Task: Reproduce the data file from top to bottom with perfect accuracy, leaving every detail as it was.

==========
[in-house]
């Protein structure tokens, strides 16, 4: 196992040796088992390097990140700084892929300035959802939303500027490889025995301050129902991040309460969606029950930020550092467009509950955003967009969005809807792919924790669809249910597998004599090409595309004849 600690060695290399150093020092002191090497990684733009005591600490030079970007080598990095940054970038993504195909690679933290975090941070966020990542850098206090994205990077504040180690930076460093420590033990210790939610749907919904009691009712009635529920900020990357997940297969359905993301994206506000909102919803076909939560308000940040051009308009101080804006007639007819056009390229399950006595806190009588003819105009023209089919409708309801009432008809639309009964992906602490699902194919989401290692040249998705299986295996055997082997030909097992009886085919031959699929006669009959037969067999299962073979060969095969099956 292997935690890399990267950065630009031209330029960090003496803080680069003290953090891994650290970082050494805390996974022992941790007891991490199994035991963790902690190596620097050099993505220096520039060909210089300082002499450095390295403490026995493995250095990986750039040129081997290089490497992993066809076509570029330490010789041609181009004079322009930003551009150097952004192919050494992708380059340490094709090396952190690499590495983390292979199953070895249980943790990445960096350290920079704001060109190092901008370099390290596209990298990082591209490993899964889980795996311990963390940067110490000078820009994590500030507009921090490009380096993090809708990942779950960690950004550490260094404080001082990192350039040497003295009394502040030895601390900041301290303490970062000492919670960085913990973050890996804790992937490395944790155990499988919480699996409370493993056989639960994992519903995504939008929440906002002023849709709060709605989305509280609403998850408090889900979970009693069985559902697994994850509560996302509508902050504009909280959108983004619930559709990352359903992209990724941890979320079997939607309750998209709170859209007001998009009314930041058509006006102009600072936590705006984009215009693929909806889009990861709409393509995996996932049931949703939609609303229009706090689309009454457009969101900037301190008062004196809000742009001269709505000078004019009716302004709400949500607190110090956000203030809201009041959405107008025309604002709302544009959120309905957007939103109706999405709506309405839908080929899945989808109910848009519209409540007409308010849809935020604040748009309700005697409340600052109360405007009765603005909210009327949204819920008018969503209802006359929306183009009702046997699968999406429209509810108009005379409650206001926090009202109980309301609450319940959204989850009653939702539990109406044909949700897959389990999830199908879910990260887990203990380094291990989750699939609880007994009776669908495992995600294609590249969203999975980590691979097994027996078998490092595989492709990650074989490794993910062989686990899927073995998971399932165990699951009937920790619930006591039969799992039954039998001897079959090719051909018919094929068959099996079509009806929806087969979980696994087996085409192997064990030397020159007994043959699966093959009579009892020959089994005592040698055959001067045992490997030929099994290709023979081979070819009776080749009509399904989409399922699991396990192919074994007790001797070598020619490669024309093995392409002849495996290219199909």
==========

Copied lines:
[in-house]
């Protein structure tokens, strides 16, 4: 196992040796088992390097990140700084892929300035959802939303500027490889025995301050129902991040309460969606029950930020550092467009509950955003967009969005809807792919924790669809249910597998004599090409595309004849 600690060695290399150093020092002191090497990684733009005591600490030079970007080598990095940054970038993504195909690679933290975090941070966020990542850098206090994205990077504040180690930076460093420590033990210790939610749907919904009691009712009635529920900020990357997940297969359905993301994206506000909102919803076909939560308000940040051009308009101080804006007639007819056009390229399950006595806190009588003819105009023209089919409708309801009432008809639309009964992906602490699902194919989401290692040249998705299986295996055997082997030909097992009886085919031959699929006669009959037969067999299962073979060969095969099956 292997935690890399990267950065630009031209330029960090003496803080680069003290953090891994650290970082050494805390996974022992941790007891991490199994035991963790902690190596620097050099993505220096520039060909210089300082002499450095390295403490026995493995250095990986750039040129081997290089490497992993066809076509570029330490010789041609181009004079322009930003551009150097952004192919050494992708380059340490094709090396952190690499590495983390292979199953070895249980943790990445960096350290920079704001060109190092901008370099390290596209990298990082591209490993899964889980795996311990963390940067110490000078820009994590500030507009921090490009380096993090809708990942779950960690950004550490260094404080001082990192350039040497003295009394502040030895601390900041301290303490970062000492919670960085913990973050890996804790992937490395944790155990499988919480699996409370493993056989639960994992519903995504939008929440906002002023849709709060709605989305509280609403998850408090889900979970009693069985559902697994994850509560996302509508902050504009909280959108983004619930559709990352359903992209990724941890979320079997939607309750998209709170859209007001998009009314930041058509006006102009600072936590705006984009215009693929909806889009990861709409393509995996996932049931949703939609609303229009706090689309009454457009969101900037301190008062004196809000742009001269709505000078004019009716302004709400949500607190110090956000203030809201009041959405107008025309604002709302544009959120309905957007939103109706999405709506309405839908080929899945989808109910848009519209409540007409308010849809935020604040748009309700005697409340600052109360405007009765603005909210009327949204819920008018969503209802006359929306183009009702046997699968999406429209509810108009005379409650206001926090009202109980309301609450319940959204989850009653939702539990109406044909949700897959389990999830199908879910990260887990203990380094291990989750699939609880007994009776669908495992995600294609590249969203999975980590691979097994027996078998490092595989492709990650074989490794993910062989686990899927073995998971399932165990699951009937920790619930006591039969799992039954039998001897079959090719051909018919094929068959099996079509009806929806087969979980696994087996085409192997064990030397020159007994043959699966093959009579009892020959089994005592040698055959001067045992490997030929099994290709023979081979070819009776080749009509399904989409399922699991396990192919074994007790001797070598020619490669024309093995392409002849495996290219199909």